Drill the 1/2-in. holes in the front, back and sides that form the inside edges of the box feet (see illustration in the PDF below). Do not cut away the waste between the feet until you’ve completed all of the other milling, including mitering the corners.

Use a table saw equipped with a dado blade to cut the 1/4-in.-wide x 3/8-in.-deep dado for the bottom. (A router mounted in a router table is a good alternative.) Then adjust the rip fence to cut a 3/8-in.-deep x 1/2-in.-wide rabbet on the top inside face of the front and back (A) and a 3/8-in.-deep x 3/4-in.-wide rabbet on the top inside face of both sides (B).

Remount the normal saw blade in the table saw and tilt the blade to 45 degrees; then bevel the top edge of the box sides (photo 1).

Cut the beveled top edge of the side with the saw blade set to 45 degrees. (Note: The blade guard was removed for photo clarity.)

The top opens when you push down on one end so that it pivots into the deeper rabbets in the sides. I used a dovetail saw to cut an angle on the ends of the front and back rabbets (photo 2) to create a pivot point for opening the top. After you assemble the box, you can clean up the angles and create a smooth transition between the rabbets using a sharp chisel.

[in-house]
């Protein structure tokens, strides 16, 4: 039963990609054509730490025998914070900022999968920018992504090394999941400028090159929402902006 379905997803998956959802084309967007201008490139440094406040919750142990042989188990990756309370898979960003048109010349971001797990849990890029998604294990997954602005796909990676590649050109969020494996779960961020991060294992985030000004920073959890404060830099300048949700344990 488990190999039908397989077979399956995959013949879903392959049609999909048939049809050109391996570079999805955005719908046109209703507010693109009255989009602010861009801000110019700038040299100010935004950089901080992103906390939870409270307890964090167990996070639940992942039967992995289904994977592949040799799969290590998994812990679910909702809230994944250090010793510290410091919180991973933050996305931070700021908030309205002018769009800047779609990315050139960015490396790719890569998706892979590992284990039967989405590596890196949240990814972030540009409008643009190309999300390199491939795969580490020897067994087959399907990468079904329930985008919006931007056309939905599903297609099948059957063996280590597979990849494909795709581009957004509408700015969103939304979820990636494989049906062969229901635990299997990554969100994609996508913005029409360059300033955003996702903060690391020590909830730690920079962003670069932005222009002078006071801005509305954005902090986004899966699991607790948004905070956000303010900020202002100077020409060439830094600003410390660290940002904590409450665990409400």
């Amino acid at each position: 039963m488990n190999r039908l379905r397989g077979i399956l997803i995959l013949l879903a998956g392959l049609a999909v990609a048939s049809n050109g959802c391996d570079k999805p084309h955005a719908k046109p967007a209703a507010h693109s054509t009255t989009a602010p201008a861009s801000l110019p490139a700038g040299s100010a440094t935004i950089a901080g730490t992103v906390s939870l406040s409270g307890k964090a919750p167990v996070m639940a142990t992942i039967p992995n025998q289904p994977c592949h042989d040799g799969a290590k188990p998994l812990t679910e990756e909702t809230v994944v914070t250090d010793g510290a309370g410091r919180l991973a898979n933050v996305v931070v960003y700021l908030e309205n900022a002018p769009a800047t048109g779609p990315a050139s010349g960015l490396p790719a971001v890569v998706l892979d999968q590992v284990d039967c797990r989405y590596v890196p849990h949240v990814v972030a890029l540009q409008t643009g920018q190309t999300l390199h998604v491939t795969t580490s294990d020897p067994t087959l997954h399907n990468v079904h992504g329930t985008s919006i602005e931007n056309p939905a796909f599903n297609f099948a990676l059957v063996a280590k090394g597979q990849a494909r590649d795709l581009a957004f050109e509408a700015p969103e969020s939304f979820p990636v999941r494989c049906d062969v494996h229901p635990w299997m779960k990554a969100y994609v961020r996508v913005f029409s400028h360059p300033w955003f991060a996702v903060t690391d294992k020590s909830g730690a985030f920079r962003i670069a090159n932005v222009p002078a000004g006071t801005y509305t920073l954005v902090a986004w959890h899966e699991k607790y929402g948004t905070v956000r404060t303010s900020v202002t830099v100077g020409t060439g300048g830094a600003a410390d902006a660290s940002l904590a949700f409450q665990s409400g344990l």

Use a dovetail saw or backsaw to cut the angled ramps in the front and back rabbets for removing the top. Clean the sawn edges with a sharp chisel.

To cut the box’s corner miters, I attached a sacrificial backup board to my miter gauge and used a spacer block clamped to the table saw rip fence (photo 3). Once you’ve cut all of the miters, you can use a band saw or a jigsaw to cut out the waste between the feet (photo 4), which completes the milling of the box sides. Sand all inside faces of the front, back and sides before assembly.

Make the miters in the ends of the front, back and sides using a miter gauge and a backup board. Note the spacer clamped to the fence to prevent binding.

After completing all other milling on the front, back and sides, cut out the waste between the previously bored holes to make the feet.

Assemble the parts